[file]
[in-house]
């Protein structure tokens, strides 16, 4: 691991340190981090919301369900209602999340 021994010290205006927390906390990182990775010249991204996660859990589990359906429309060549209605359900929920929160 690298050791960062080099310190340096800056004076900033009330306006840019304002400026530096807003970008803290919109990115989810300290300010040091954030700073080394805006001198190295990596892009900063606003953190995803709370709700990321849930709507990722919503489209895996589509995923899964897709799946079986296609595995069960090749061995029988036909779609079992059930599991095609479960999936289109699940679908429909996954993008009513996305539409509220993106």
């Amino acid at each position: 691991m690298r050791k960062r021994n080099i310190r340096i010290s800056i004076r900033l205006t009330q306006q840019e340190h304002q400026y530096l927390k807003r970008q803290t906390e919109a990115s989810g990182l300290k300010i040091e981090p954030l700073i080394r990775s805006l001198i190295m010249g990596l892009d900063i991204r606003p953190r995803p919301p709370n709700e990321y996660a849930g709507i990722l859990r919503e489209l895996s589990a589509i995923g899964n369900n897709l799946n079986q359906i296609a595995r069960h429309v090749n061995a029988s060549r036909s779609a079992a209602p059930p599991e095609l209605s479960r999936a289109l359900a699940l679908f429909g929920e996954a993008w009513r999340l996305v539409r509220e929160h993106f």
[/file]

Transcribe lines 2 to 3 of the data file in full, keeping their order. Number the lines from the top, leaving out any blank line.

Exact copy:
């Protein structure tokens, strides 16, 4: 691991340190981090919301369900209602999340 021994010290205006927390906390990182990775010249991204996660859990589990359906429309060549209605359900929920929160 690298050791960062080099310190340096800056004076900033009330306006840019304002400026530096807003970008803290919109990115989810300290300010040091954030700073080394805006001198190295990596892009900063606003953190995803709370709700990321849930709507990722919503489209895996589509995923899964897709799946079986296609595995069960090749061995029988036909779609079992059930599991095609479960999936289109699940679908429909996954993008009513996305539409509220993106």
């Amino acid at each position: 691991m690298r050791k960062r021994n080099i310190r340096i010290s800056i004076r900033l205006t009330q306006q840019e340190h304002q400026y530096l927390k807003r970008q803290t906390e919109a990115s989810g990182l300290k300010i040091e981090p954030l700073i080394r990775s805006l001198i190295m010249g990596l892009d900063i991204r606003p953190r995803p919301p709370n709700e990321y996660a849930g709507i990722l859990r919503e489209l895996s589990a589509i995923g899964n369900n897709l799946n079986q359906i296609a595995r069960h429309v090749n061995a029988s060549r036909s779609a079992a209602p059930p599991e095609l209605s479960r999936a289109l359900a699940l679908f429909g929920e996954a993008w009513r999340l996305v539409r509220e929160h993106f």